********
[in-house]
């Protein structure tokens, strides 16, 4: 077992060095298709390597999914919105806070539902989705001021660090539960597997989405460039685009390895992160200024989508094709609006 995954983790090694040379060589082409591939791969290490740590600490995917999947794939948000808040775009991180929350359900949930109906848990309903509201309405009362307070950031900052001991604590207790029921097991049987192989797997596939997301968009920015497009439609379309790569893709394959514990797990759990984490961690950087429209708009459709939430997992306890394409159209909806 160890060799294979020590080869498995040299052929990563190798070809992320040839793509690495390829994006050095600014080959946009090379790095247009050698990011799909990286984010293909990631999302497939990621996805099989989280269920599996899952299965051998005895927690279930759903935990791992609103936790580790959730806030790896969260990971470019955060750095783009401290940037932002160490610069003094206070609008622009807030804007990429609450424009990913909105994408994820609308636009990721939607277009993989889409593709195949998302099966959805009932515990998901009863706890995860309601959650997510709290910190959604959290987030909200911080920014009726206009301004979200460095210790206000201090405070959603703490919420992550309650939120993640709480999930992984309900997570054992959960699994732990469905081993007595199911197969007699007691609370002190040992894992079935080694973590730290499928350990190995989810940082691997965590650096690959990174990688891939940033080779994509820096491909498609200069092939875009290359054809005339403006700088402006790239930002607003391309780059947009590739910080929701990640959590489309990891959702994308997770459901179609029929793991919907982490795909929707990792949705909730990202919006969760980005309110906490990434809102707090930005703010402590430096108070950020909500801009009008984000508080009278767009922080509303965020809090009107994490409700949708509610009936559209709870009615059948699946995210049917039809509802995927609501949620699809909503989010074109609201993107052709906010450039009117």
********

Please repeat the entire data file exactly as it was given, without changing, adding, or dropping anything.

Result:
[in-house]
């Protein structure tokens, strides 16, 4: 077992060095298709390597999914919105806070539902989705001021660090539960597997989405460039685009390895992160200024989508094709609006 995954983790090694040379060589082409591939791969290490740590600490995917999947794939948000808040775009991180929350359900949930109906848990309903509201309405009362307070950031900052001991604590207790029921097991049987192989797997596939997301968009920015497009439609379309790569893709394959514990797990759990984490961690950087429209708009459709939430997992306890394409159209909806 160890060799294979020590080869498995040299052929990563190798070809992320040839793509690495390829994006050095600014080959946009090379790095247009050698990011799909990286984010293909990631999302497939990621996805099989989280269920599996899952299965051998005895927690279930759903935990791992609103936790580790959730806030790896969260990971470019955060750095783009401290940037932002160490610069003094206070609008622009807030804007990429609450424009990913909105994408994820609308636009990721939607277009993989889409593709195949998302099966959805009932515990998901009863706890995860309601959650997510709290910190959604959290987030909200911080920014009726206009301004979200460095210790206000201090405070959603703490919420992550309650939120993640709480999930992984309900997570054992959960699994732990469905081993007595199911197969007699007691609370002190040992894992079935080694973590730290499928350990190995989810940082691997965590650096690959990174990688891939940033080779994509820096491909498609200069092939875009290359054809005339403006700088402006790239930002607003391309780059947009590739910080929701990640959590489309990891959702994308997770459901179609029929793991919907982490795909929707990792949705909730990202919006969760980005309110906490990434809102707090930005703010402590430096108070950020909500801009009008984000508080009278767009922080509303965020809090009107994490409700949708509610009936559209709870009615059948699946995210049917039809509802995927609501949620699809909503989010074109609201993107052709906010450039009117």